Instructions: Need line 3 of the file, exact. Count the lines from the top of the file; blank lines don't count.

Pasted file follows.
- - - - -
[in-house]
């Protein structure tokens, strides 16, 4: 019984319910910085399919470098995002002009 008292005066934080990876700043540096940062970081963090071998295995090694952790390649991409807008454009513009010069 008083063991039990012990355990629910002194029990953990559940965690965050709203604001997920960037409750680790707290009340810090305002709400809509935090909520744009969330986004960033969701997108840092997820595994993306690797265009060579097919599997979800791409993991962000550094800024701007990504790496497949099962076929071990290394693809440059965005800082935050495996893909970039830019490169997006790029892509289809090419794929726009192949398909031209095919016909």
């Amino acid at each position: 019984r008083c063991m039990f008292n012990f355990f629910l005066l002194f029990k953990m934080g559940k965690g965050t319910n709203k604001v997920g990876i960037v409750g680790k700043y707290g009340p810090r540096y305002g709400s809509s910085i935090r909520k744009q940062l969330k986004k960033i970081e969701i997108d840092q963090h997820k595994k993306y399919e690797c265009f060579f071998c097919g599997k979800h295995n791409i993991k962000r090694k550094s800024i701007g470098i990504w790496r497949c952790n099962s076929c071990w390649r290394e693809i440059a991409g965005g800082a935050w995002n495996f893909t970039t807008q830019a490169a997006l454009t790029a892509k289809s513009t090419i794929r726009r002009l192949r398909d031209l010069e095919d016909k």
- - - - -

């Amino acid at each position: 019984r008083c063991m039990f008292n012990f355990f629910l005066l002194f029990k953990m934080g559940k965690g965050t319910n709203k604001v997920g990876i960037v409750g680790k700043y707290g009340p810090r540096y305002g709400s809509s910085i935090r909520k744009q940062l969330k986004k960033i970081e969701i997108d840092q963090h997820k595994k993306y399919e690797c265009f060579f071998c097919g599997k979800h295995n791409i993991k962000r090694k550094s800024i701007g470098i990504w790496r497949c952790n099962s076929c071990w390649r290394e693809i440059a991409g965005g800082a935050w995002n495996f893909t970039t807008q830019a490169a997006l454009t790029a892509k289809s513009t090419i794929r726009r002009l192949r398909d031209l010069e095919d016909k």